In the same letter in which Goethe told Charlotte about his meeting and reconciliation with Friederike he told her about his visit to Lili, which also became a moment of reconciliation:

On Sunday I met up with the rest of the group. We reached Strasbourg around midday. I went to visit Lili and found the little seven-week-old mite playing with a doll with her mother. There too I was greeted with wonderment and joy. I asked about everything and inspected every corner. Then I found to my delight that the good creature is really happily married. Her husband, from all that I have heard, seems to be upright, rational and busy, he is rich, with a fine house, a respectable family and substantial social standing etc. – everything she needs etc. – He was not around when I was there. I stayed for lunch. After lunch I went with the Duke to the cathedral. In the evening we watched 'L'Infante de Zamora' with excellent music by Paesiello. Then I went back in the moonlight to see Lili. I cannot describe the beautiful sentiments that went with me.

Briefe, Charlotte von Stein, 26 September 1779. '[E]verything she needs etc.' is, of course, Goethe-speak for 'those trivial things I could not give her, the strumpet'.

Those days, 26 and 27 September stood under the sign of the full moon, more accurately the 'harvest moon' around the autumnal equinox, the perfect accompaniment to the perfect golden autumn of that year. Goethe and Friederike, Goethe and Lili relived the old days in its light. The moon was so remarkable that Carl August, too, on the bridge at Drusenheim, experienced an unforgettable moonrise.

Exorcising the past: Cornelia

One last painful exorcism was required. On 27 September the group left Strasbourg in the morning, arriving at Emmendingen, nearly 80 km further south, that evening. Goethe went to visit the grave of his sister Cornelia, who had died in grim circumstances, 26 years old, two years before. The two had been very close – some prurient modern academics suggest unusually close.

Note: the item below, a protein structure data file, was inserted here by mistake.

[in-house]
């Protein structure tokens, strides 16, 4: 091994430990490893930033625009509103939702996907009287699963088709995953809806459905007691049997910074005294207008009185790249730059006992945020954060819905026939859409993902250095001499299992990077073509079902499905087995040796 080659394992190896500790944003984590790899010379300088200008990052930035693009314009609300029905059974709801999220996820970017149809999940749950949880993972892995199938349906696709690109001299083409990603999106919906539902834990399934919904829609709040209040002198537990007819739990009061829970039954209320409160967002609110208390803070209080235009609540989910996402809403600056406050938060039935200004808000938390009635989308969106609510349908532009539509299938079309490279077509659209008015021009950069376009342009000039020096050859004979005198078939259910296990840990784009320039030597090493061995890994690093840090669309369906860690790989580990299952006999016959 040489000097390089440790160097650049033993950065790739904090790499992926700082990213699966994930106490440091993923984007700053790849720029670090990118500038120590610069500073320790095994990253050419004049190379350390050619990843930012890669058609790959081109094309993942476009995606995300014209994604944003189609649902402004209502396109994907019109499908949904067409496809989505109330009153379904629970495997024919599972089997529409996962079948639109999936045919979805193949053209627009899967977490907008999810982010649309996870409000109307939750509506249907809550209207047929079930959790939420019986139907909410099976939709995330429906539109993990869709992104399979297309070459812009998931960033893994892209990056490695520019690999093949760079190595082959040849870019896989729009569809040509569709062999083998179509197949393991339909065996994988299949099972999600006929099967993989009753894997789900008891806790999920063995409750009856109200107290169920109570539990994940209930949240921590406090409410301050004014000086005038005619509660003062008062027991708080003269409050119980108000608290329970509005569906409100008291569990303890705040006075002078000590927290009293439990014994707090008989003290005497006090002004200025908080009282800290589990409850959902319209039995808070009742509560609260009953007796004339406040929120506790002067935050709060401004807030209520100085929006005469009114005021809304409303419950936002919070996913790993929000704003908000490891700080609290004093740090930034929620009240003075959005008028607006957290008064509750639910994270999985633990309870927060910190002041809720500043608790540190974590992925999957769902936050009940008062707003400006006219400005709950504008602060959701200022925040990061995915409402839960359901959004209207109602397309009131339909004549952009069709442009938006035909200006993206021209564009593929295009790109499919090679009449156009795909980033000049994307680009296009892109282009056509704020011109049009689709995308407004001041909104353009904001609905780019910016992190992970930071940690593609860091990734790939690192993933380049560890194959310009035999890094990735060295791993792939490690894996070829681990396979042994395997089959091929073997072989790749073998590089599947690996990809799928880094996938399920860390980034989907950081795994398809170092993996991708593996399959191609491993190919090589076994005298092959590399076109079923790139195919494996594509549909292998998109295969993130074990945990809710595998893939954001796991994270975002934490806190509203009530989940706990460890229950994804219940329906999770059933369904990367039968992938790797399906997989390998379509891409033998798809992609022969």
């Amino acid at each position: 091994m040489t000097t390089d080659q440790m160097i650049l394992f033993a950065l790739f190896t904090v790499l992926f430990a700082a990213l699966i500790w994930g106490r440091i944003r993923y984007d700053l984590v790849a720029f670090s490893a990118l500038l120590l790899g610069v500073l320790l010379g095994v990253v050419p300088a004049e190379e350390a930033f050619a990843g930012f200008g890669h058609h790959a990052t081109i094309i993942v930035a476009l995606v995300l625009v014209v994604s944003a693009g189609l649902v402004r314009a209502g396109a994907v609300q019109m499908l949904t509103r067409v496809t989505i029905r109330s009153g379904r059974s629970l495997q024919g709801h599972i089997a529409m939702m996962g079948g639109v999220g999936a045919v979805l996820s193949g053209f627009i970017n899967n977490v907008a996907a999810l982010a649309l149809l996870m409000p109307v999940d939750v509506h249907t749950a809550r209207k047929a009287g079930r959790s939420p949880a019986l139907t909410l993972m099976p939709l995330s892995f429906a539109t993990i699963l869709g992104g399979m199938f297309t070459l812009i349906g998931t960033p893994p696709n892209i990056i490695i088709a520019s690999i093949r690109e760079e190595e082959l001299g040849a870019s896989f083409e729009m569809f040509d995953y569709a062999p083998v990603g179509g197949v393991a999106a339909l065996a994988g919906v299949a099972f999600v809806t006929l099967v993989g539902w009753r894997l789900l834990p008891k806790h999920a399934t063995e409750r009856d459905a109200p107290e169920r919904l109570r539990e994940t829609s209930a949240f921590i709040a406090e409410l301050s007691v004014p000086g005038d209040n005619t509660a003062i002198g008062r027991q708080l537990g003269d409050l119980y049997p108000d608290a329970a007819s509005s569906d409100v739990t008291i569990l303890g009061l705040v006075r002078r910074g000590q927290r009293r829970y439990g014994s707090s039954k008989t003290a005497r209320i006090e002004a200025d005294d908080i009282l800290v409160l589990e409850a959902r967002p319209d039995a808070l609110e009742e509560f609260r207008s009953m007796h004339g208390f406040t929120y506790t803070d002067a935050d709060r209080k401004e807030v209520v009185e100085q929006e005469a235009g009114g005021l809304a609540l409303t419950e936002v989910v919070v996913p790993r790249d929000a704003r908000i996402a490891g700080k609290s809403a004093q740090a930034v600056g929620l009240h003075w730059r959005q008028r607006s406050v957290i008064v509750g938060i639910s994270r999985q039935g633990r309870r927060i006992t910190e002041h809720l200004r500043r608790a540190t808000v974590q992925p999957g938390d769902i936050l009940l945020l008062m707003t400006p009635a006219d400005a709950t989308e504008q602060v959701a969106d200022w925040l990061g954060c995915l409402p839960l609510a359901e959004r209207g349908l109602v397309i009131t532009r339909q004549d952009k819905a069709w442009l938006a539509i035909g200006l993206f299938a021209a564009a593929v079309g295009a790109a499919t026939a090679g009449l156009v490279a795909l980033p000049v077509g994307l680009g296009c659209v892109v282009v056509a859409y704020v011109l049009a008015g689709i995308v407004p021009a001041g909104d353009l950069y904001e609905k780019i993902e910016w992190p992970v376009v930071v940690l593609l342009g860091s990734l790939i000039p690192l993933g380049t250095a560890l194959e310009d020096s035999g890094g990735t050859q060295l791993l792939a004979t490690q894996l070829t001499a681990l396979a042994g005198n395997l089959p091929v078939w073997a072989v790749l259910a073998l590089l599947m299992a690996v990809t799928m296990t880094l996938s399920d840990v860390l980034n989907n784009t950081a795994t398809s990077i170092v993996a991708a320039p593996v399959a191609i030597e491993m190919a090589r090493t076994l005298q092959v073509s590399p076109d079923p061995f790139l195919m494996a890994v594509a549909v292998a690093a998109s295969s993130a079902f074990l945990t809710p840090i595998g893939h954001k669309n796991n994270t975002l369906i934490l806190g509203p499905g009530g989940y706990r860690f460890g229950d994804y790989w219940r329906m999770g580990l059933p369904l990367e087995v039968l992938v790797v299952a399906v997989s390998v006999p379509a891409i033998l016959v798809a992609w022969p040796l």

At the family home he met Johann Georg Schlosser (1739-1799), the widower, and his new wife Johanna Fahlmer (1744–1821), describing her bitterly to Charlotte as 'the one who has taken her place, Fahlmer'. [Briefe 26 September 1779] The 18th century marriage bed rarely remained cold for long, in this case just over a year. That said, Schlosser had had to put up with a lot during his marriage to Cornelia.

There was more darkness here, if not as intimately tragic. When Goethe had last visited his sister, on that first Swiss journey, he had been accompanied by Jakob Michael Reinhold Lenz (1751-1792), a person always desperate to associate himself with the master. Lenz became a literary hanger-on of Goethe's, nowadays we might even call him a stalker: he had courted the dumped Friederike for a time and even gone to live in Emmendingen.

The psychological condition of the hanger-on had always been precarious, but shortly before Goethe's second visit, Lenz's condition had developed into full-blown schizophrenia. His younger brother Karl had collected him just that June from nearby Basel and walked with him from there to the family home in Riga, an exertion that did nothing to improve the patient's condition. In Riga, his father refused to accept or support him and he was thrown onto his own devices.

It was during Goethe's visit to Emmendingen that he learned of Lenz's current state. It couldn't have been much of a surprise, since Goethe had been instrumental in getting him thrown out of Weimar three years before – his foolish pranks and insults threatened to damage Goethe's standing by association. The feudal courts of Europe were pitiless places for the sensitive soul: even at the time that Goethe was in Emmendingen malicious rumours were circulating about Lenz being made a professor of something or other. Anna Amalia remarked to Merck that 'the university that did this must be crazy'. [Merck 2:317 4 November 1779]